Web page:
Norwich bingo hall and cinema which survived the bomb fails to beat the bulldozers
It survived a German bomb during the Second World War and an appearance by notorious hell-raisers the Rolling Stones, but the march of progress has well and truly caught up with a former Norwich cinema and bingo hall.
As our photographs show, the bulldozers have been busy reducing to rubble number 30 All Saints Green, near John Lewis in the centre of Norwich.
The demolition closes the book on a building which played a major part in the social lives of so many in Norwich and beyond.
The building opened as the Carlton in 1932, holding just over 900 people.
A year later, it reopened as a 2,000-seater cinema, complete with stalls, which could also be used as a theatre for live entertainment.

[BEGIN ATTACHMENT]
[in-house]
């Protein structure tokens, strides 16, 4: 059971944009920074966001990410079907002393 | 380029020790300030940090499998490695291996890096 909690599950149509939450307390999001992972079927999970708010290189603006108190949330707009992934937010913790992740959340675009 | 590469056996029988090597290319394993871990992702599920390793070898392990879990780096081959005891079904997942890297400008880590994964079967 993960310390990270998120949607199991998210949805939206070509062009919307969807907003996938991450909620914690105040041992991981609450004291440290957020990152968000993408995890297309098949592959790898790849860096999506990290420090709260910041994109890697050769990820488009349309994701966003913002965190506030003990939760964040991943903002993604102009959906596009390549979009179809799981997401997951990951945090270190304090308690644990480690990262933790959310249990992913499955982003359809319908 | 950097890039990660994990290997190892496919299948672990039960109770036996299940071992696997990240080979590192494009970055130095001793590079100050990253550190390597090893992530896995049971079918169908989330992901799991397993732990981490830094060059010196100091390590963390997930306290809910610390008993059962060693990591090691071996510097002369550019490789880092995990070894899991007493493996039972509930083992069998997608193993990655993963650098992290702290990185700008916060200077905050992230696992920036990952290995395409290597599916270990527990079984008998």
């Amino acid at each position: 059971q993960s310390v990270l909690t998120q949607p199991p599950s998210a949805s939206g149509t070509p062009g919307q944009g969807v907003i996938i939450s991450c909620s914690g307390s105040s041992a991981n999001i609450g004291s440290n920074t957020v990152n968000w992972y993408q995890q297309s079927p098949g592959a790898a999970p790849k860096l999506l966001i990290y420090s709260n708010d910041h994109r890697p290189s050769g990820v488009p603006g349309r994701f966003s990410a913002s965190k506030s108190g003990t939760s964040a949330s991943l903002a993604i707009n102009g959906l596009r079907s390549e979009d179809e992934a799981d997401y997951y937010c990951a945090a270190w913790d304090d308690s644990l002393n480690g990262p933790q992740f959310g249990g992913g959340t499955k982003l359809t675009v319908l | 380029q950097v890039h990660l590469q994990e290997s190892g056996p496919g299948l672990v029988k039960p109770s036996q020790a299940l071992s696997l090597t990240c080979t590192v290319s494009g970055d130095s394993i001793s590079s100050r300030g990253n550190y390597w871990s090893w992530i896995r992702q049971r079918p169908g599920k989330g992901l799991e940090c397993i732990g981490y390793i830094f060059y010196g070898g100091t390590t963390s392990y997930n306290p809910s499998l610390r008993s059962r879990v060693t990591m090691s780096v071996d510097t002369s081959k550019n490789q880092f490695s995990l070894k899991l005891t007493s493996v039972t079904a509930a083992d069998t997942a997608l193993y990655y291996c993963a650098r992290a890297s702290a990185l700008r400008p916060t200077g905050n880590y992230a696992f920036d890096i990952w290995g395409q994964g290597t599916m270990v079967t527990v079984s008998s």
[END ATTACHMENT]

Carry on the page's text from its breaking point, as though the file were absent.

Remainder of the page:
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Perhaps one of its most dramatic episodes came during the Second World War, during an intensive air raid of April 29, 1942, when an unexploded bomb smashed through the Carlton's canopy and burrowed under the outer wall.
It later became the Gaumont, when it played host to The Rolling Stones in 1964. It shut as a cinema in 1973 and became a bingo hall, initially trading as Top Rank before it became Mecca Bingo.
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Mecca Bingo closed after investigations found major structural problems and the repair bill was considered to be too high.
Landowner Telereal Trillium has yet to reveal what the future holds for the site, which is estimated to be worth about half a million pounds.
Heritage watchdog the Norwich Society has previously said it would like to see open space created, once the building has been pulled down.
The council has asked for photographs showing any historic features of the venue to be taken throughout the demolition, while interpretative boards charting the site's history will have to be placed on whatever appears in its place.
• What would you like to see happen to the site after the demolition? Write, giving full contact details, to Letters Editor, Prospect House, Rouen Road, Norwich NR1 1RE.